Some fine thoughts in this article, Michael. Australia does take great pride in sporting success - perhaps too much so. I always find it a little discomforting to watch the emotion on athletes' faces as their national anthem is played at a medal ceremony. Their emotion may only partly be provoked by 'pride in country' though as the individual effort involved in reaching that sort of success should provoke a very personal reaction. Having the Olympic Games in one venue could be problematic - we wouldn't want another city state like the Vatican behaves (at present!). And Guor Marial: I'll be watching out for you in the marathon.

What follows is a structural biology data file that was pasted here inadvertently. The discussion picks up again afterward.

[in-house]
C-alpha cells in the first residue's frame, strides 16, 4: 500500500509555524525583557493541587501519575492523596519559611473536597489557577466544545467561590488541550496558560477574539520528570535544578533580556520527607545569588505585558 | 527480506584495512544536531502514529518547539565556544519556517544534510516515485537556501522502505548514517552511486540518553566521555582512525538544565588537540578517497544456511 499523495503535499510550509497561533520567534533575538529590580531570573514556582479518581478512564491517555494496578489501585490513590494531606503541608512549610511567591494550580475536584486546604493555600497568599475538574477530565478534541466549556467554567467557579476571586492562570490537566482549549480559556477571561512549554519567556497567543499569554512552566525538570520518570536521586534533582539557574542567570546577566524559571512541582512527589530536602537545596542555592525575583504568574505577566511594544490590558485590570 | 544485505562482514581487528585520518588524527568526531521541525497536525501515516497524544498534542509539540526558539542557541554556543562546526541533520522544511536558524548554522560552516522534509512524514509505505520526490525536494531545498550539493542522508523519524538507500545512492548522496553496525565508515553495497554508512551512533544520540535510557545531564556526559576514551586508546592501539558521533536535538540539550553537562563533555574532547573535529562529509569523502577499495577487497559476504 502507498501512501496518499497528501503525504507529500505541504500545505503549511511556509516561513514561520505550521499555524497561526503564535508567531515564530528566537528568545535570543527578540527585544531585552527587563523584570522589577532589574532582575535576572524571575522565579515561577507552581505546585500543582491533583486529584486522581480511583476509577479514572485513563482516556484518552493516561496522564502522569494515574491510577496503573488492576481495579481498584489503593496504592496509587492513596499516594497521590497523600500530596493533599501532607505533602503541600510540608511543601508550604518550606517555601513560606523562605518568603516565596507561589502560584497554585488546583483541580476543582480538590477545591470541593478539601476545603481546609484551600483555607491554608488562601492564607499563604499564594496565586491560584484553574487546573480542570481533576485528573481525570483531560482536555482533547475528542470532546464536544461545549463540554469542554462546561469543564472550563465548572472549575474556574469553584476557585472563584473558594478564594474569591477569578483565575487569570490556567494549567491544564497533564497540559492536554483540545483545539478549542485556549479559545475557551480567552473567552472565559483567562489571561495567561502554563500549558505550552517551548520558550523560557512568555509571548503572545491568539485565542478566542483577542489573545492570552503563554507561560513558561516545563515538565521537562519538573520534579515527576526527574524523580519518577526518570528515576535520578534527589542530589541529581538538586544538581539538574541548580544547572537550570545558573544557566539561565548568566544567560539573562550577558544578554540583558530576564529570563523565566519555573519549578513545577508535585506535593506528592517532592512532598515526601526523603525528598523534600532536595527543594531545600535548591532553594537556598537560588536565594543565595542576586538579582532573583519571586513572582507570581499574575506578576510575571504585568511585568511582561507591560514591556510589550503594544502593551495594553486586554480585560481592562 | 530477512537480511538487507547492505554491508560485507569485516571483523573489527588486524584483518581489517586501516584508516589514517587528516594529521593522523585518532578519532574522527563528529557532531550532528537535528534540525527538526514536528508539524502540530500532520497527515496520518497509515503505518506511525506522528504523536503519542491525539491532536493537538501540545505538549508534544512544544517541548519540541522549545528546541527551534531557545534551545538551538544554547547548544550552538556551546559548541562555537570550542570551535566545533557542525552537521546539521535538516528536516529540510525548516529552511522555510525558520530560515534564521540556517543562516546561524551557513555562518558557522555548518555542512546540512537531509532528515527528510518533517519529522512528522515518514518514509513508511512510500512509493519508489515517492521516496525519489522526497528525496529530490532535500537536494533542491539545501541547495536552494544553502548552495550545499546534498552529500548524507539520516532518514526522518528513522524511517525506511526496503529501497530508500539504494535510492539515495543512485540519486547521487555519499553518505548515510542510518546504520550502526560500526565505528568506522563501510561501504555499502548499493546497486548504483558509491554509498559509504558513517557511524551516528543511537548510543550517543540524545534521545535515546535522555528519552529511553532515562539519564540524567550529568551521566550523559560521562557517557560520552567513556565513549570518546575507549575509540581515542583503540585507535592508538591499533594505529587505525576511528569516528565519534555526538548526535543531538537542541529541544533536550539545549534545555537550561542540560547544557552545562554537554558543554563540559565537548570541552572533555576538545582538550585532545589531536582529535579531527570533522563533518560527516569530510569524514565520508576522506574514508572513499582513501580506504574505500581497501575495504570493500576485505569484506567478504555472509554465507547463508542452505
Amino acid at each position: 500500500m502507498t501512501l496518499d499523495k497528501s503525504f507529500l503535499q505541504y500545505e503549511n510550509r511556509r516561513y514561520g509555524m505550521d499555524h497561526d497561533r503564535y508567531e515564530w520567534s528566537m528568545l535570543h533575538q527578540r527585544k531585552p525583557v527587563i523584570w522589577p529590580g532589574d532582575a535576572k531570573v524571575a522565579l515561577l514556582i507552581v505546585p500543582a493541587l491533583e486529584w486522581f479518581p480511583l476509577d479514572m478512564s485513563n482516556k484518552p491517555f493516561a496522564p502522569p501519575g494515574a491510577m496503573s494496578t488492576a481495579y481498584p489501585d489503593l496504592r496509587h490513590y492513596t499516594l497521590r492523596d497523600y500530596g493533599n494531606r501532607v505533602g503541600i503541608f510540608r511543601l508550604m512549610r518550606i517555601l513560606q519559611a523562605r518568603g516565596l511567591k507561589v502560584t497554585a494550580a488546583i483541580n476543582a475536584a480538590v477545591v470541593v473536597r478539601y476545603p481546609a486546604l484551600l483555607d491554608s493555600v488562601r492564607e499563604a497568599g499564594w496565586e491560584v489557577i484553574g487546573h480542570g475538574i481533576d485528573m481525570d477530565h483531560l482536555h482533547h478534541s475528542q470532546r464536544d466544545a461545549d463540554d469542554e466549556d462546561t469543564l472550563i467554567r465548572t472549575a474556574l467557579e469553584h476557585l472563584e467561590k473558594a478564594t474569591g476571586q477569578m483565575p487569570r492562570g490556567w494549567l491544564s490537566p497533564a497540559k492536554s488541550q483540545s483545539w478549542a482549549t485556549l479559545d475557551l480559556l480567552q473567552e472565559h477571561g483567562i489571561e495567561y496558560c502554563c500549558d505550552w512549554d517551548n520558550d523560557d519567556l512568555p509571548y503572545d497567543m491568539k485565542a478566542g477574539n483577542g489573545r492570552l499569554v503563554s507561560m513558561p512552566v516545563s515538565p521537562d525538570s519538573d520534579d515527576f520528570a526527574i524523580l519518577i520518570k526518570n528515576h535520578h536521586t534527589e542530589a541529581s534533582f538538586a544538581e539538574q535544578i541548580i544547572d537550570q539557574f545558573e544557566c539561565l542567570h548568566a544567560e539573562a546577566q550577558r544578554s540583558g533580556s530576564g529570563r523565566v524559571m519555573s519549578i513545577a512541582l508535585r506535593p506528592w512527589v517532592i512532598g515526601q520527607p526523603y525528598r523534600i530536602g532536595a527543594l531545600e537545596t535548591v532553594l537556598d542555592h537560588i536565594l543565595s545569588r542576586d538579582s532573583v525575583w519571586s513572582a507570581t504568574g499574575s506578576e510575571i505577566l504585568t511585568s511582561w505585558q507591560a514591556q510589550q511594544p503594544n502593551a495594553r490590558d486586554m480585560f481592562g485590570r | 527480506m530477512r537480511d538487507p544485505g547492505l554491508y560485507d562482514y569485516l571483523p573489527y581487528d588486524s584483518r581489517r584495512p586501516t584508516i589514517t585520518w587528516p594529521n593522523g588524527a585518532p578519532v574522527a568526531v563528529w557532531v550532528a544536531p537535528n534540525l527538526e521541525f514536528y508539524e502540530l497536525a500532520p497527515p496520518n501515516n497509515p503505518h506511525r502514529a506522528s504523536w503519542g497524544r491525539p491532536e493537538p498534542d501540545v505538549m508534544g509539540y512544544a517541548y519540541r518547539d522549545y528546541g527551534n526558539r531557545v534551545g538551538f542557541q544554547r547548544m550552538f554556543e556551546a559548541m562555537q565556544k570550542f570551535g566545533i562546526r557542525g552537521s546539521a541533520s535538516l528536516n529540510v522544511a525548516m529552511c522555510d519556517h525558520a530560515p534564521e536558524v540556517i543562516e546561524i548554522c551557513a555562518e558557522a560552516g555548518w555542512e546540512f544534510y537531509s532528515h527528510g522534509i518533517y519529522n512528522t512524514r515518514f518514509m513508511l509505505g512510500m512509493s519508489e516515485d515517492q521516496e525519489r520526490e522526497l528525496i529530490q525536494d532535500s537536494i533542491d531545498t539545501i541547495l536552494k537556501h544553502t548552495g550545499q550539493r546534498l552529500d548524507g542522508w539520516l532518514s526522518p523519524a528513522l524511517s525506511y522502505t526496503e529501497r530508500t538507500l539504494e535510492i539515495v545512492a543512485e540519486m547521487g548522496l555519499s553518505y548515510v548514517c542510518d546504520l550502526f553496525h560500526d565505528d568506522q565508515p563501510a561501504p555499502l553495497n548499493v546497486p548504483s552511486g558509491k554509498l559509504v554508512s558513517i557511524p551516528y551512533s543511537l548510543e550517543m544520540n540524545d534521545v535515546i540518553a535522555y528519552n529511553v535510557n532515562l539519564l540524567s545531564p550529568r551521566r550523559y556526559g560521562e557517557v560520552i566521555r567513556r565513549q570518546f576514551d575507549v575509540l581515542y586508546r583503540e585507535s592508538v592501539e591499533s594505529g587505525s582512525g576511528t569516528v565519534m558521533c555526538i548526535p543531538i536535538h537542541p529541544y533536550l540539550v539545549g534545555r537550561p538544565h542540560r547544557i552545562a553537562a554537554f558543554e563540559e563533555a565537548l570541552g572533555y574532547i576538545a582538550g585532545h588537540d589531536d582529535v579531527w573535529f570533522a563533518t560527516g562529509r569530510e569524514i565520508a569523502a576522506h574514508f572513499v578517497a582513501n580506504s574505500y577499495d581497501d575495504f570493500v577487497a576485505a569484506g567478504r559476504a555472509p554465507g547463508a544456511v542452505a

Pam | 30 July 2012  

Couldn't agree more! It might even put a stop to journalists' negative reporting if an athlete doesn't live up to all the hype.

Pauline Power | 30 July 2012  

Great stuff Michael - truly radical. Substituting the term "militarism" for "nationalism" (all that precise marching about and synchronised patriotic display of opening and closing ceremonies in the best totalitarian tradition)works just as well. Pretty sure the Vatican is no model for compassionate, enlightened, egalitarian humanity, however.

Michelle Goldsmith | 30 July 2012